It was late and a frost had settled, crisp and brittle, over a thin trail running between the Rhine and the sagging, weary town. Hond sniffed the air and the cold stung but he was sure he smelled the warm, metallic tang of food. At this hour no butcher would be plying his trade so he suspected a darker tradesman had left the meat cooling in the winter air. He followed his nose through the filth along the river bank and the water flowed, black and sluggish, no faster than he walked. The river reeked of sewage and threatened to drown the smell of blood that cut a ribbon through the air and led Hond on a desperate hunt for sustenance. He was close now and began to run in the hopes that he might be the first to the meal. The competition would be fierce and he wasn’t sure he could survive another fight, a collision of fangs and boney hides, over meager scraps of garbage. Read More
It’s Christmas morning in St. Joseph, Michigan, and Caroline Hubbard peels away layers of thick, silver wrapping paper to reveal a heavy, yellowed wheel of cheese. Odor, rich and fetid, spreads across the living room in a wave and her husband looks up, frowning from his easy chair. Read More
Fading ink etched in skin and sharp, pressed khaki’s invert. The faceless grind of time loops then bends, wearing smooth the details. Paths of rough, coarse stone stretch and become elastic, an even path to well-worn ideals where the near blind suffer their individuality. Masses fold and recombine with a practiced smirk into the many-armed Goddess, wreaking destruction to purge and reanoint her children, the blessed fools. Her reflection catches her eye and she can’t help but wonder at her beauty. Read More
I speak with my sister every week. Our Sunday night phone calls have developed into a tradition that we haven’t missed in the past three years no matter where I am in the world or how hard she’s working. We plan in advance to both drink the same wine and since she likes lights, fruity whites and I’m always drawn to deep, rich reds so we take turns choosing a bottle. Read More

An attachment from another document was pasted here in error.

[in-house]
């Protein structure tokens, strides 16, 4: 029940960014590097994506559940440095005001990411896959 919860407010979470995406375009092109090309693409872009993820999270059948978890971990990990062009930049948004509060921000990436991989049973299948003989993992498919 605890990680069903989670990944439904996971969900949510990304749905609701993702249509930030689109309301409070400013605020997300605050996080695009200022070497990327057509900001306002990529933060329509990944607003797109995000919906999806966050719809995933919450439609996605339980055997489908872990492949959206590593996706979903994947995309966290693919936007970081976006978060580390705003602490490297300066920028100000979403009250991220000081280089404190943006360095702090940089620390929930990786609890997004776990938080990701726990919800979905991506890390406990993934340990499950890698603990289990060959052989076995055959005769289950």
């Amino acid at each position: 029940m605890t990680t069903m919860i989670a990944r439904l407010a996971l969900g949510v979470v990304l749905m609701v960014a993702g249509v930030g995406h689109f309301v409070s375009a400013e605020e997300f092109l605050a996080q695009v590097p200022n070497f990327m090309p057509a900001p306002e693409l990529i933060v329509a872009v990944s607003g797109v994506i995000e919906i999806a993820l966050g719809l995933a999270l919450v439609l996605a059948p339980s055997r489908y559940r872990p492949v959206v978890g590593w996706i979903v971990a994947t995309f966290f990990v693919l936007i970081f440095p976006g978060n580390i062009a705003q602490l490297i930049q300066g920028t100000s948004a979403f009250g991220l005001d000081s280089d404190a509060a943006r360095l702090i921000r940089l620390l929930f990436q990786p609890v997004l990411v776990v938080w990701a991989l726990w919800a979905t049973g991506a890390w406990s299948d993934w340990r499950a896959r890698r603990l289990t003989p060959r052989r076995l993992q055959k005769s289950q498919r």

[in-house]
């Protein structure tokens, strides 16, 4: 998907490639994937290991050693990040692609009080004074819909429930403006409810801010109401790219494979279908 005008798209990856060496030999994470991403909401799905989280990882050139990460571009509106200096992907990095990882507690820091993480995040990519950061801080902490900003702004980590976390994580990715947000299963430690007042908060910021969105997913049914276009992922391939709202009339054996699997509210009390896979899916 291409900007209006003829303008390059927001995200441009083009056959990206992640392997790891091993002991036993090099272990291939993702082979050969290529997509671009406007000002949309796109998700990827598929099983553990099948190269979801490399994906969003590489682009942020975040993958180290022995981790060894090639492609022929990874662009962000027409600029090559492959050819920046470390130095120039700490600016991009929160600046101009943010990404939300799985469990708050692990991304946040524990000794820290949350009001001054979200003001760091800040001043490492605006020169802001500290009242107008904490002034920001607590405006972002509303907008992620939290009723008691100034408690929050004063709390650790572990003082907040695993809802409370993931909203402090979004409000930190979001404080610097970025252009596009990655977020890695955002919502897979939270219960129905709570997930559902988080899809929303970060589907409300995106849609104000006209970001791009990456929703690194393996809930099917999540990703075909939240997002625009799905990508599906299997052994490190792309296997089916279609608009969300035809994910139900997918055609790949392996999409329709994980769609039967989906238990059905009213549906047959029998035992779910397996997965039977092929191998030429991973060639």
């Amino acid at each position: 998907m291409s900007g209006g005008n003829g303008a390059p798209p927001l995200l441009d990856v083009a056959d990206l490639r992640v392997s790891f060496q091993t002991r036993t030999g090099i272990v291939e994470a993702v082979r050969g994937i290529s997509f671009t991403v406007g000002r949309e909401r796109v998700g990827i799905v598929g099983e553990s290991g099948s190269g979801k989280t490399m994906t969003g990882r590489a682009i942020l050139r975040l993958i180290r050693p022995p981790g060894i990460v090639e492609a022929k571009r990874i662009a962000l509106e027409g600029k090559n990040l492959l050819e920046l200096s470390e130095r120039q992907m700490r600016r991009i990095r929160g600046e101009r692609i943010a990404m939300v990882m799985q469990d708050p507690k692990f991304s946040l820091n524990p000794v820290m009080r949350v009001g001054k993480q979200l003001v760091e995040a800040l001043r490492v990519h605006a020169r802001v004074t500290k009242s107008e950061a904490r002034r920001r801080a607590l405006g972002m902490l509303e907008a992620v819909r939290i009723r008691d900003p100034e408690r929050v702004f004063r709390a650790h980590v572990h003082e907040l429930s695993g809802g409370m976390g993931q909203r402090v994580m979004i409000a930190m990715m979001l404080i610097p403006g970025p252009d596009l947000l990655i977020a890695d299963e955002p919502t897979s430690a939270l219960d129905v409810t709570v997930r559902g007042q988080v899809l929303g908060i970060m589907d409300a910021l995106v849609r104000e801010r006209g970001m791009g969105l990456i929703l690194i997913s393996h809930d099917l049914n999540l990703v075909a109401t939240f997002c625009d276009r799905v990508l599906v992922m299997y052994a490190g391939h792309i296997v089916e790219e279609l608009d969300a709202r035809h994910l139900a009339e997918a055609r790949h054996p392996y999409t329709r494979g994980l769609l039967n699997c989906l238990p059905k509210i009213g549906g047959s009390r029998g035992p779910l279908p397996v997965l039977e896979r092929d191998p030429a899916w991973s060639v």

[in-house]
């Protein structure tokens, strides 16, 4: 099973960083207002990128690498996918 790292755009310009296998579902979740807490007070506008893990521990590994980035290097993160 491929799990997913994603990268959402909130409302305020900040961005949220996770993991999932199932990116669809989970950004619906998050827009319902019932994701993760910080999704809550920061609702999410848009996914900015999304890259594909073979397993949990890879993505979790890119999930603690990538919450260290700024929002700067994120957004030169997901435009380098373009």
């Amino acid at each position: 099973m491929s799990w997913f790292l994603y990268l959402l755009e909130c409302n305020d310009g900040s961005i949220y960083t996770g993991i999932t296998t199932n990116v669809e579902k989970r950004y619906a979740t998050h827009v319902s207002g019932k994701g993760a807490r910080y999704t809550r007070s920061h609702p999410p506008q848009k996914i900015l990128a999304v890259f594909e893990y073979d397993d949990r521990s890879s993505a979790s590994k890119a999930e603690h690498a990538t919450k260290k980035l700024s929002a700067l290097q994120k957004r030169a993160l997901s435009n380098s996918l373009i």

We try to keep the topics light and the bitching to a minimum but you know how it goes, sometimes you can’t have that conversation until you unload some stress. The thing is this: I kinda love my life and I struggle to manufacture gripes just so we can have an even exchange. It’s never even, though. She tells me about the clinic and the losing battle with half her patients, the slog of fighting with insurance companies for payment and her family issues. I don’t want to get into that. Sorry, but just talking about it stresses me out. When we speak I am left feeling powerless and frustrated. Last time I saw her, on a layover in LAX, her hair was gray and wrinkles, sharply defined, were crowding her eyes.
“I don’t know, Pop, it just doesn’t feel right, you know?” Johnny Barsetti took a moment to check his hair in the restaurant window, the interior lights reflected off the glass and his coifed reflection stared back at him, framed against the black of night. “I was talking to Pauly the other night and he said most weddings are more for the parents then...” Read More